| 1.5 MINUTE READ | Rinse, Repeat, Rejuvenate

It had been many weeks now. This aura of heaviness around me. Just as with lightness, it arises from nowhere. Like a dream that has come to possess me.

The mind is distracted. The exercise routine wilts. Being productive requires more effort and is less satisfying. My threshold for conversation lowers.

I let it be. Like a lamp post soaking in the rain.

The monsoons have arrived. I return home one evening, drink a bowl of soup, retire to my room on the second floor and change into my dhoti. My housekeeper Kuram calls me back downstairs. I hesitate. He says it is urgent. On the wall of my mother’s study, rising from the switchboard and upto the ceiling, is a broad trail of seeping moisture and a small army of blisters. There is no visible source. We go to the first floor above. Bone dry. Likewise, on the second floor.

We step into the verandah and climb the steep metal staircase to the terrace. It has been raining hard over the last many days. The air is stripped of dust. It is cool and unusually bright.

And there it was. On a partitioned section of the terrace above my mother’s study – a choked drain and a knee deep pool of water. A pattern of openings in the parapet wall allowed for overflow and prevented further accumulation. Through a long circuit of cracks, crevices and capillarity, it had slowly journeyed down two floors. I feel an instinctive relief at this unravelling.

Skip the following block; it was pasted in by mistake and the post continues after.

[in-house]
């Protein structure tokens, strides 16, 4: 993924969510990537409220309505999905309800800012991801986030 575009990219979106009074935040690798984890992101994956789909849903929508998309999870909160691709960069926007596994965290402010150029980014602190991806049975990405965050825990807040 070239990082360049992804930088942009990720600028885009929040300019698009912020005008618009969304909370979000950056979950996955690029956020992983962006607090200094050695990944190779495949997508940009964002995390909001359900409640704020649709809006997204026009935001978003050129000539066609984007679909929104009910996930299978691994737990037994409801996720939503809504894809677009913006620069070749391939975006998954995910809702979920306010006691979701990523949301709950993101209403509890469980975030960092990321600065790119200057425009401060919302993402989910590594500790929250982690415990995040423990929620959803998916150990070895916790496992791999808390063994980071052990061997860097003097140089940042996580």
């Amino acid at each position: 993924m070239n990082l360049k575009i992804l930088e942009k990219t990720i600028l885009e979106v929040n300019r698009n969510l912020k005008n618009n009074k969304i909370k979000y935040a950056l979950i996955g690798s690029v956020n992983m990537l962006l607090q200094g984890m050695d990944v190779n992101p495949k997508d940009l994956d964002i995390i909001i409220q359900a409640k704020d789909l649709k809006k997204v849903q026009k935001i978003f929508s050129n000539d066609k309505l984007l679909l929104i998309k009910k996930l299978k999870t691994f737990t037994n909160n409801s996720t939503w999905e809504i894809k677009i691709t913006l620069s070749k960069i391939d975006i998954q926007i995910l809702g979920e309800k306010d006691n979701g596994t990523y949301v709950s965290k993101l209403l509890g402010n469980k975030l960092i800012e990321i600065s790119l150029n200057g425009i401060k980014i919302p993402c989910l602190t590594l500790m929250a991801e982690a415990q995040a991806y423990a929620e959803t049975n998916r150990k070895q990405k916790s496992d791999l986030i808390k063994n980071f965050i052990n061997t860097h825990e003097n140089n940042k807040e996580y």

I hitch up my dhoti and wade into the pool. Kuram de-clogs the drain. A slow spiral forms above it in the water. To hasten the draining, we collect buckets of grey suspension and swing it over the parapet wall. A tongue of liquid leaps forth. Seconds later, a collapsing splash from below. I fall into a rhythm. Heave. Splash. The water level gradually arrives at my ankles. I continue with the mug until I am standing on a thin film of water soaked with black dust. I scrub the floor. I feel physically involved and deeply attentive to the moment.

It begins to drizzle. I pause to feel it on my face and torso.

And then it arrived. This wave of lightness.

48 thoughts on “Rain

Add yours

  1. 72% of our “Bodies” are made up of water. Yet it can choke you in the lungs. We can float on it and enjoy -or- drown in it and die. It is a question of whether we can overwhelm the water or get overwhelmed by water. In any case “Water” is the source of life on earth – it is the water of “Life”. It truly represents life itself in its behaviour. If you allow it to flow – it is a joy. If you arrest its flow – it causes devastation…!!!


    1. Anand ,as usual your writing is so beautifully crafted ..One can feel that we are there watching you. The imagery is so graphic!!
      Amazing, at your down to earth phenomenal attitude..


  2. Amazing ! A simple episode of water seepage .(..common in almost everyone’s lives )…is magically woven by brilliant prose to leave a few life lessons on the table. …all this in a 90 second read.
    Am reminded of an earlier blog of urs on cooking and its benefits.. carried the same theme in a way !!


  3. Good simple narrative. Good to see you back in business. Yes Dhoti is the most functional dress for battling different levels of water puddles!!


  4. It speaks, always…but sometimes we aren’t listening. But in not listening it then gives us an appreciation when we do. When the student is ready, the rain will come. Great post Anand, thank you 😀❤️🙏🏽